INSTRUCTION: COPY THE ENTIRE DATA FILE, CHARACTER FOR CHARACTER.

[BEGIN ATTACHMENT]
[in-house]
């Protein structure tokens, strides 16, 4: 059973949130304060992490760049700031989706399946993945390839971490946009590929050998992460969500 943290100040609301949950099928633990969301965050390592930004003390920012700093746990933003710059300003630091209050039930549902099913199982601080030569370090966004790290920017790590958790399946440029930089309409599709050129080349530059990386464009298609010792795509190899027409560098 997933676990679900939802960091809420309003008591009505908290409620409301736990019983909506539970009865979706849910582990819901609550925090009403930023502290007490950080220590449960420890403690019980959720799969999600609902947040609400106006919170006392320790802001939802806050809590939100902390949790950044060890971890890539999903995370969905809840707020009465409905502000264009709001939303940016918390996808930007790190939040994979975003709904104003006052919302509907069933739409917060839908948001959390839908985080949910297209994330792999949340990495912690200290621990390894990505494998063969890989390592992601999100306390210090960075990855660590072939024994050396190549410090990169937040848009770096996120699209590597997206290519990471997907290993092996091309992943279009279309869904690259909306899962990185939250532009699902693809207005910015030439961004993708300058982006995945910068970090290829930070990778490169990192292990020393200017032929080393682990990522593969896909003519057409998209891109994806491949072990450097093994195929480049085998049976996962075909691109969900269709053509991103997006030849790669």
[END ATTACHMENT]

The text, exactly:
[in-house]
């Protein structure tokens, strides 16, 4: 059973949130304060992490760049700031989706399946993945390839971490946009590929050998992460969500 943290100040609301949950099928633990969301965050390592930004003390920012700093746990933003710059300003630091209050039930549902099913199982601080030569370090966004790290920017790590958790399946440029930089309409599709050129080349530059990386464009298609010792795509190899027409560098 997933676990679900939802960091809420309003008591009505908290409620409301736990019983909506539970009865979706849910582990819901609550925090009403930023502290007490950080220590449960420890403690019980959720799969999600609902947040609400106006919170006392320790802001939802806050809590939100902390949790950044060890971890890539999903995370969905809840707020009465409905502000264009709001939303940016918390996808930007790190939040994979975003709904104003006052919302509907069933739409917060839908948001959390839908985080949910297209994330792999949340990495912690200290621990390894990505494998063969890989390592992601999100306390210090960075990855660590072939024994050396190549410090990169937040848009770096996120699209590597997206290519990471997907290993092996091309992943279009279309869904690259909306899962990185939250532009699902693809207005910015030439961004993708300058982006995945910068970090290829930070990778490169990192292990020393200017032929080393682990990522593969896909003519057409998209891109994806491949072990450097093994195929480049085998049976996962075909691109969900269709053509991103997006030849790669």